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Correspondence with Charles Darwin   199

pall-bearer and he (Farrar) entered most cordially into the wishes of the family. He offered to act as a pall-bearer either in or without his robes, as desired. He is to preach next Sunday on Darwin at the Abbey and tells me that he wishes to make such amends as he can for the reception formerly given by the Church party to Darwin's works, and we have talked over some points for the sermon.

Reginald Darwin was there and Emma Wilmot and Cameron Galton and H. Bristowe. The family party was so large that most of the ladies (ipcluding Louisa) and about half of the men were placed in the seats by the altar rails else the procession would have been too long. H. Bristowe and I walked together. Louisa will write more details. The newspapers will give a much fuller account. The service was not particularly touching; it never is in the Abbey; it is more like the ceremonial of giving a University Degree.

I got a card for Erasmus to attend with the family and telegraphed to him to Loxton thinking it possible that owing to his admiration of Darwin's works he might like to come, but he declined.

Mrs Darwin is very composed now.

I feel this is a worthless and heartless sounding letter, but as I said the feeling promoted by the ceremony is not a solemn one but rather the sense of a national honour and glory.

Ever affectly, FRANCIS GALTON.

The words of the anthem, taken from Proverbs iii. 13,15,16 and 17 "Happy is the man that findeth wisdom, and the man that getteth understanding.... Her ways are ways of pleasantness, and all her paths are peace," were aptly chosen, as also the anthem of Handel at the grave-side: "His body is buried in peace, but his name liveth evermore." The ceremony did not strongly appeal, however, to Darwin's Quaker-minded cousin ; for him the restful burial in the little churchyard of Claverdon Leys thirty years later seemed indeed appropriate. The next day, April 27th, Darwin's daughter, Miss Elizabeth Darwin, wrote to Galton's sister Emma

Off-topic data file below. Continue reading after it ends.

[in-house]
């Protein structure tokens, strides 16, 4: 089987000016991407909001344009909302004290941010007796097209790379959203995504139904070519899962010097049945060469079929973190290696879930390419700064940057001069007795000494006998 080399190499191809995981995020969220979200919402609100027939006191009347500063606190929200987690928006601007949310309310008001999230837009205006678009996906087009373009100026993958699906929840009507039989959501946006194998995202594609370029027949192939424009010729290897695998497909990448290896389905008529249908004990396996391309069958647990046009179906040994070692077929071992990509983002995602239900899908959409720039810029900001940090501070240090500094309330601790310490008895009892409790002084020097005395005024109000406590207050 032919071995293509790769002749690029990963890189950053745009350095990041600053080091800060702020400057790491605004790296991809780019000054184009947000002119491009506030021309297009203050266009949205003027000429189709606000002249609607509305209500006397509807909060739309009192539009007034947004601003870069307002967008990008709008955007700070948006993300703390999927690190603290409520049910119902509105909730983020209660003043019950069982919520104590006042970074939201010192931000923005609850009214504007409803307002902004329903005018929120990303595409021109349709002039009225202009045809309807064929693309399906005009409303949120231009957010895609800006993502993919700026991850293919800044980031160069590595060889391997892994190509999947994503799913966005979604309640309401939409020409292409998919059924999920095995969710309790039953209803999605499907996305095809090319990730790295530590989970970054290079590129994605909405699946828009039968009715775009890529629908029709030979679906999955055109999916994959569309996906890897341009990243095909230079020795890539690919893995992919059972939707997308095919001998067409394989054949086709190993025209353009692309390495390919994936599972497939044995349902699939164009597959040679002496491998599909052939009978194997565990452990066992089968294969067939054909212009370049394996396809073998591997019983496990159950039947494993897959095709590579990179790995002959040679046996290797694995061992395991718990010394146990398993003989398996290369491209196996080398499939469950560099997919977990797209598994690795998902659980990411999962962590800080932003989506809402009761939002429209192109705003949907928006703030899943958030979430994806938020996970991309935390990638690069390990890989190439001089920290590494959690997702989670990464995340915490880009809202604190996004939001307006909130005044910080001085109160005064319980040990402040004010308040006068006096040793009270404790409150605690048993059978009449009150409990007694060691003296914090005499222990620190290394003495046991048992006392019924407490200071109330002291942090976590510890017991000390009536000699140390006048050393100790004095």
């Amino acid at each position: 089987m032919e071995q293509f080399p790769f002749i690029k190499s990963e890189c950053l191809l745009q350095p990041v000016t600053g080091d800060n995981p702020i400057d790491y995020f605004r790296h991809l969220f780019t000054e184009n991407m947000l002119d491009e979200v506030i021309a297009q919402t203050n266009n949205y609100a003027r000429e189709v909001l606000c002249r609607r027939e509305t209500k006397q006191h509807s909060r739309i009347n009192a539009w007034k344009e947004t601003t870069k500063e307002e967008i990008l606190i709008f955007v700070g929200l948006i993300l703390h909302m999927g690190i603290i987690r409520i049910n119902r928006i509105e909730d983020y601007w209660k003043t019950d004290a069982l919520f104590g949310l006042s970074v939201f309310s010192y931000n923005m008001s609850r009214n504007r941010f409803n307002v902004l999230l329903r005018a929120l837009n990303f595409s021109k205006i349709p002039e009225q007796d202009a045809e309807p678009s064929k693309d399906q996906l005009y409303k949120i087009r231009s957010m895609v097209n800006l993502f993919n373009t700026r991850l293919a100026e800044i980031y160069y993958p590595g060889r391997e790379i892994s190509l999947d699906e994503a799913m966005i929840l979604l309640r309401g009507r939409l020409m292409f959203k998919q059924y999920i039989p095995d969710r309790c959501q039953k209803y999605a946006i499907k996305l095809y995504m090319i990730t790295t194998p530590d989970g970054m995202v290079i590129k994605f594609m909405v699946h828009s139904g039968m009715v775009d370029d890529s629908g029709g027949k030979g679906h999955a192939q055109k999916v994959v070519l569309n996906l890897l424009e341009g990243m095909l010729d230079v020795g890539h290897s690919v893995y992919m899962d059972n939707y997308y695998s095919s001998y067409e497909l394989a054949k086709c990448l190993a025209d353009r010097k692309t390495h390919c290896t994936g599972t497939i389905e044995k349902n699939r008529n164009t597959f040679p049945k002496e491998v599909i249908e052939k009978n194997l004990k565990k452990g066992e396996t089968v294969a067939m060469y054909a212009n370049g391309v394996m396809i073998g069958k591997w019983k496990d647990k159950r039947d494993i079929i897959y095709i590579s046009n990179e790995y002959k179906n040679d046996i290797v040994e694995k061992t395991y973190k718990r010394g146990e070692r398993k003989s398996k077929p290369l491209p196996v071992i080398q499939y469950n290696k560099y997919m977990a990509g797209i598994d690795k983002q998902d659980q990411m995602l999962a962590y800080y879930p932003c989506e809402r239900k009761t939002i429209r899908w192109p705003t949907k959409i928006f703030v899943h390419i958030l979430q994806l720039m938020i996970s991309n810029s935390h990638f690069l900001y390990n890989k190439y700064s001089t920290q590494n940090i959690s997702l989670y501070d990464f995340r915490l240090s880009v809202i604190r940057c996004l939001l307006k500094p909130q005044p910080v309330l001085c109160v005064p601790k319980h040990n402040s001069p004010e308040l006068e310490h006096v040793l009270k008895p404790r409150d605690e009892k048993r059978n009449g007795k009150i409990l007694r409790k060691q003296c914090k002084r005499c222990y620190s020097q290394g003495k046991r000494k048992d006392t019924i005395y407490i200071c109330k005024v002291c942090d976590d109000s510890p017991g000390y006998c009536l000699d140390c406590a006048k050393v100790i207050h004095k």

"We have bad a great deal of sympathy and it is soothing to feel how many appreciated our dear Father's goodness. He always had a very real affection for your brother and took great pleasure in his company."

On the same day appeared a letter by Galton in the Pall Mall Gazette

The Late Mr Darwin: A suggestion

SIR,-Next Sunday numerous congregations will expect some honourable recognition of the character and works of Charles Darwin. Let me suggest to clergymen generally that they should substitute on that day the 'Benedicite' for the more usual 'Te Deum,' as many of its noble verses are pointedly appropriate to what they would probably wish to say afterwards from the pulpit:

0 all ye Works of the Lord, bless ye the Lord : praise him, and magnify him for ever.

O all ye Green Things upon the Earth, bless ye the Lord : praise him, and magnify him for ever. O ye Whales, and all that move in the Waters, bless ye the Lord : praise him, and magnify

him for ever.

O all ye Fowls of the Air, bless ye the Lord : praise him, and magnify him for ever.

O all ye Beasts, and Cattle, bless ye the Lord : praise him, and magnify him for ever.

O ye holy and humble Men of heart, bless ye the Lord : praise him, and magnify him for ever.

In pursuance of the same idea, let me add that a stained glass window in Westminster Abbey, symbolising these and other verses of the same canticle in its several panels, would be a beautiful monument to the memory of Charles Darwin, and quite in harmony with the surroundings. It would afford a desired opportunity for other countries to share in the erection of a memorial without merging their several contributions indistinguishably into one, as each country might contribute a separate panel. I suggest this window in addition to, and not in substitution of, any bust or tablet that may hereafter be decided upon, and -towards all of which I, for one, am prepared to subscribe liberally. I am, Sir, Your obedient servant, F. G.